London-based Arabic language newspaper Al-Hayat reported Monday that BBC Gaza correspondent Alan Johnston may have staged his own kidnapping. Shortly afterwards, the BBC stated that this report was completely unfounded.
The report quoted Palestinian sources as saying that Johnston received notice of his dismissal from the broadcasting corporation, and subsequently fabricated the kidnapping in order not to lose his job. But a BBC source told Ynet that Johnston was not facing dismissal.
The report also said that Johnston was seen waiting for one of his captors for about 15 minutes on the day of the kidnapping, before accompanying him to an undisclosed location.
Johnston, a resident of Scotland, has been the BBC’s Gaza correspondent for the past 3 years, and was kidnapped on 12 March by four gunmen in the city. According to initial reports, he managed to drop his card on the sidewalk when abducted, which helped security forces identify him.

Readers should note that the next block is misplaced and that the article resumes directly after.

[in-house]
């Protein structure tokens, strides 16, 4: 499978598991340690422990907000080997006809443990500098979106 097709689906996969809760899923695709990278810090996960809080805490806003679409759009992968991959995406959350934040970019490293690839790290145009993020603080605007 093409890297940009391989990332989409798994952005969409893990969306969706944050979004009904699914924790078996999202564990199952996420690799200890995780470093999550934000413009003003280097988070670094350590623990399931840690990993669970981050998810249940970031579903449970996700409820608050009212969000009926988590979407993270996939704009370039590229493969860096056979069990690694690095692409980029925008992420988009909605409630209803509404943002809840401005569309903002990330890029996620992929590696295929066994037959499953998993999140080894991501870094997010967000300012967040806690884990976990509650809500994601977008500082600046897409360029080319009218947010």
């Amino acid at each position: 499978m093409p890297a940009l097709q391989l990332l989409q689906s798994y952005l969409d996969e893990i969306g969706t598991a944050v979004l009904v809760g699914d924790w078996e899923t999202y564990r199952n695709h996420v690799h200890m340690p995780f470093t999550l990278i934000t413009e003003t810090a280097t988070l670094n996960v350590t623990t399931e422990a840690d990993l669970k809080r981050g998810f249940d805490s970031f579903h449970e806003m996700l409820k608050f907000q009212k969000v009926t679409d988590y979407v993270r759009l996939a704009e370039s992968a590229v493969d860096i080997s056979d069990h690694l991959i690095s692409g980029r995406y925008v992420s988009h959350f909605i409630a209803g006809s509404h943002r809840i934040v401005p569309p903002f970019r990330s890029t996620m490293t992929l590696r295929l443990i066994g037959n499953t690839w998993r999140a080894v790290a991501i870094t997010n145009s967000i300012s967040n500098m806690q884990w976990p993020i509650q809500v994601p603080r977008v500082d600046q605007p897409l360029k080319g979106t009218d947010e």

The report in Al-Hayat said that Palestinian security forces were looking into two possible scenarios with regards to the kidnapping.
According to the first scenario, Johnston is being held hostage by a Palestinian family in the Gaza Strip who hope to receive an estimated $5 million in ransom. The second scenario says he is staying with the family of his own free will.
The sources added that the family holding the BBC reporter hostage has yet to come forward with official demands of ransom in exchange for his Johnston’s release. “It seems the family that kidnapped him is afraid of the response,” the sources said.
The issue has become a source of concern for Palestinian security forces due to the pressure by the British, the United States, and Johnston’s colleagues.
The sources said that although the British want PA security forces to execute an escape operation, they feared that the family was “armed and backed by funds and weapons of other Palestinian sources, which were using them for other purposes”.